Insights for the Labor Relations Professional


Part 5: Will the Federal Government Take Over the UAW?

By Allen Kinzer

Last week, the UAW and the U.S. Justice Department reached an agreement to end the criminal investigation into the UAW.  Twelve former UAW officials have been convicted of embezzling UAW-Chrysler training funds and UAW dues money and are serving time in a federal penitentiary.  The convicted include two former UAW presidents, Gary Jones and Dennis Williams.  With the illicit funds, the UAW officials, among other things, purchased boats, paid off a mortgage, bought jewel-encrusted pens, and spent extravagantly at Palm Springs resorts and the Beverly Hills Hotel.

Under the agreement, the Justice Department and a federal judge would appoint an independent monitor to oversee the UAW’s operations for six years.  The monitor would have the power to audit and investigate all aspects of the UAW, but would not be involved in collective bargaining negotiations.  The UAW would pay for the monitor.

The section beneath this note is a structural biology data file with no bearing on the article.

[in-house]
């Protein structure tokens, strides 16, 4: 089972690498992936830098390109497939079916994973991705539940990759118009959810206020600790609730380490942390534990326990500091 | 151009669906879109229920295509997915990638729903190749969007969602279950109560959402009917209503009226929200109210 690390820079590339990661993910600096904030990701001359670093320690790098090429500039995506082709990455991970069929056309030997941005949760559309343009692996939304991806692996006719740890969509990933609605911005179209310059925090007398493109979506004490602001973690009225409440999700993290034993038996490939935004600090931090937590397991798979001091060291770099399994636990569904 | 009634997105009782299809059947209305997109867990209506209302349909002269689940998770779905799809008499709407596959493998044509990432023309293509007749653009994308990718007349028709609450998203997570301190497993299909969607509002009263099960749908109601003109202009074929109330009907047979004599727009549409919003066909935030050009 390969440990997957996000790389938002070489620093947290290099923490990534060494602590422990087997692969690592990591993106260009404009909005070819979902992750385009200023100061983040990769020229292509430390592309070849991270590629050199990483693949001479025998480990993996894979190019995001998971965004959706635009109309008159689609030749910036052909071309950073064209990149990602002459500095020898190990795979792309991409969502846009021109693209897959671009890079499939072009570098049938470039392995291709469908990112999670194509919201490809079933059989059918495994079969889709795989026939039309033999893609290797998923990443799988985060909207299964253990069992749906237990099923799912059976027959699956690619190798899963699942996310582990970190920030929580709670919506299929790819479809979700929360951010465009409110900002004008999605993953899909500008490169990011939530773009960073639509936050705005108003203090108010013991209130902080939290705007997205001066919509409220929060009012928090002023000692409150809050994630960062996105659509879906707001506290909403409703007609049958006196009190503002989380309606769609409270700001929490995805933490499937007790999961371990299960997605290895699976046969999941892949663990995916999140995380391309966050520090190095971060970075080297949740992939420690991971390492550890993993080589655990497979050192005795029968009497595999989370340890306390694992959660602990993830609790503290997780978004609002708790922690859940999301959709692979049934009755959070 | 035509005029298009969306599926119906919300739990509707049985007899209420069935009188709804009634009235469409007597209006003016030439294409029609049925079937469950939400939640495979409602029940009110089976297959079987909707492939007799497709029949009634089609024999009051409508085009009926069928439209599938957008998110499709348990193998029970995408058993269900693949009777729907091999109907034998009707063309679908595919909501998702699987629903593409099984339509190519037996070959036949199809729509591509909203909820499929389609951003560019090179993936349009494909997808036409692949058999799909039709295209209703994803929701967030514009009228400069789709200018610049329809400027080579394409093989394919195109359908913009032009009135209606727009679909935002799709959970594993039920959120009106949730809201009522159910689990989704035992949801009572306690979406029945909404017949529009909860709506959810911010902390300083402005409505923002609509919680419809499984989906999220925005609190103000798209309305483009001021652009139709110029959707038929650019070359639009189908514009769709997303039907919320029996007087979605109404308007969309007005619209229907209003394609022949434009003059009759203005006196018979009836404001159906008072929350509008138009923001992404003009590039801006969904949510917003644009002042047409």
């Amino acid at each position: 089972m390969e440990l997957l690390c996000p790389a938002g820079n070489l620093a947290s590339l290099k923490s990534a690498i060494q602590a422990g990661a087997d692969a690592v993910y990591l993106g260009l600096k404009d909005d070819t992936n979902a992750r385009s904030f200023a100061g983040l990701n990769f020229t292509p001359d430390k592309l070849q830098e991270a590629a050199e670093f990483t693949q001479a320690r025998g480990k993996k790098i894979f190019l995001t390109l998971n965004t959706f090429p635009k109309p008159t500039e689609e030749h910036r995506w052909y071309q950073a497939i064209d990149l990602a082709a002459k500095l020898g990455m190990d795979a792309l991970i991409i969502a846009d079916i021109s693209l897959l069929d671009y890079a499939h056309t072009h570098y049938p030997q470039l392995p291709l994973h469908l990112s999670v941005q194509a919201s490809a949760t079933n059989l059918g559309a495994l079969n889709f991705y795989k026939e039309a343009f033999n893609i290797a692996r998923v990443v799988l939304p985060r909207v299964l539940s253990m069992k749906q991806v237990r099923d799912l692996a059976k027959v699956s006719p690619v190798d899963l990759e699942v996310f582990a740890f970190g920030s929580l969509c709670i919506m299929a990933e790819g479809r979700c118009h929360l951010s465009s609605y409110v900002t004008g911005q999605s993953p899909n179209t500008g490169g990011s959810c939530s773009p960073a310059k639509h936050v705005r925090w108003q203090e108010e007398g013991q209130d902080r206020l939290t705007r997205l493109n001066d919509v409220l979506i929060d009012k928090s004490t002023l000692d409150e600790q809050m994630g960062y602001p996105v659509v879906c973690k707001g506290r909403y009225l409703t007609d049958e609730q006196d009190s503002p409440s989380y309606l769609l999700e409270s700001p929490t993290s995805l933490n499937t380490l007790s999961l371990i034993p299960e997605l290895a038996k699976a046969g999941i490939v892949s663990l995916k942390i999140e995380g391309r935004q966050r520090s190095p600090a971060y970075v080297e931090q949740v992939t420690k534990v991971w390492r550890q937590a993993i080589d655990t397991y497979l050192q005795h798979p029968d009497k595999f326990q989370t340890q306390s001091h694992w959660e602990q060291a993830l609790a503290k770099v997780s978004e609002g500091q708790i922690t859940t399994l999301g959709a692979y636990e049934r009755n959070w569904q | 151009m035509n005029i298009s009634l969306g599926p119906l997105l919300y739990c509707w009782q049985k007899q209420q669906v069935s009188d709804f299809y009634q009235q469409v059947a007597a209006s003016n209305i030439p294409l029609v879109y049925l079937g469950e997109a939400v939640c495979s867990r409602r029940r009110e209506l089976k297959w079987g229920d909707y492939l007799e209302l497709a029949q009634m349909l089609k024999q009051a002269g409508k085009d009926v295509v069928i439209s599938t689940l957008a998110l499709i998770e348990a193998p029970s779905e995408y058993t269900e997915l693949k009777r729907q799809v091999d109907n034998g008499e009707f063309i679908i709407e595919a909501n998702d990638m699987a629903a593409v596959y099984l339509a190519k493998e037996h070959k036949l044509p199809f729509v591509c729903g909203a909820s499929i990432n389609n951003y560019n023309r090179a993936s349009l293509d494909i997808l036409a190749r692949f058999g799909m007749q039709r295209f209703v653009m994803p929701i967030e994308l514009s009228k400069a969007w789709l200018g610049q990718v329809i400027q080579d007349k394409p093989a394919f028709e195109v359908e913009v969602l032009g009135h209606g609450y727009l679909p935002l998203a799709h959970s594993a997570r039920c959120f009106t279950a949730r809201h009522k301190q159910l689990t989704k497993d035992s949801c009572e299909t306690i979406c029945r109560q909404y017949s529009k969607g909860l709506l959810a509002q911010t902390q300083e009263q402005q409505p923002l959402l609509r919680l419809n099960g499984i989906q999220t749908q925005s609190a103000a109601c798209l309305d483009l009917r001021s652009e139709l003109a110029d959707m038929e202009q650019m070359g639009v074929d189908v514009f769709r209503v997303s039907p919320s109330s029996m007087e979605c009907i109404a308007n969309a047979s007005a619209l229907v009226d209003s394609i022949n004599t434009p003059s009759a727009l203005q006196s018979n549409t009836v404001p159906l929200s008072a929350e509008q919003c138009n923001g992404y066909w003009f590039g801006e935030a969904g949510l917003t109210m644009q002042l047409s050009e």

The Justice Department stopped short of a complete takeover of the UAW, akin to the Teamsters, because the Department concluded that organized crime had not infiltrated the UAW.

Additionally, under the agreement, the UAW membership would vote on how UAW national leaders are chosen.  Presently, the UAW leadership is chosen by a delegate system that, in essence, allows the current leaders to choose their successors.  The UAW membership would vote on whether to keep the current delegate system or have direct elections of the national UAW leadership.  The independent monitor would conduct the election.

Before the agreement is effective, the federal judge overseeing the criminal cases must approve it.


Insights for the Labor Relations Professional